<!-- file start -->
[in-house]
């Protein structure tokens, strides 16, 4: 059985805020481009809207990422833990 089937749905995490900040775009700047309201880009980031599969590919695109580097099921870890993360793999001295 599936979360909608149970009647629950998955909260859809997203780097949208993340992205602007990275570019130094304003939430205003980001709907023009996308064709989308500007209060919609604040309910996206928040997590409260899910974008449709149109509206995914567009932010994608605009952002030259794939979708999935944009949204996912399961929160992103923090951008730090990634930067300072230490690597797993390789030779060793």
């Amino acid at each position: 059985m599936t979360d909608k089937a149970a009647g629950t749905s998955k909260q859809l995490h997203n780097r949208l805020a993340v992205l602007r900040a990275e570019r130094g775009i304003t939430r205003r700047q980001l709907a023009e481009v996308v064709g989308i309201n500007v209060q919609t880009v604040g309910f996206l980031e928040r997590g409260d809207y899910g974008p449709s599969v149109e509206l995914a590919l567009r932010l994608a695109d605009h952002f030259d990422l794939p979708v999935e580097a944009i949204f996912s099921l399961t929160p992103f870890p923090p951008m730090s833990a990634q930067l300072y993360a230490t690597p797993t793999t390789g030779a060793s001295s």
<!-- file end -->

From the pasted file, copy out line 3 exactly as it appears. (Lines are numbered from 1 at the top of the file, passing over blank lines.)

């Amino acid at each position: 059985m599936t979360d909608k089937a149970a009647g629950t749905s998955k909260q859809l995490h997203n780097r949208l805020a993340v992205l602007r900040a990275e570019r130094g775009i304003t939430r205003r700047q980001l709907a023009e481009v996308v064709g989308i309201n500007v209060q919609t880009v604040g309910f996206l980031e928040r997590g409260d809207y899910g974008p449709s599969v149109e509206l995914a590919l567009r932010l994608a695109d605009h952002f030259d990422l794939p979708v999935e580097a944009i949204f996912s099921l399961t929160p992103f870890p923090p951008m730090s833990a990634q930067l300072y993360a230490t690597p797993t793999t390789g030779a060793s001295s």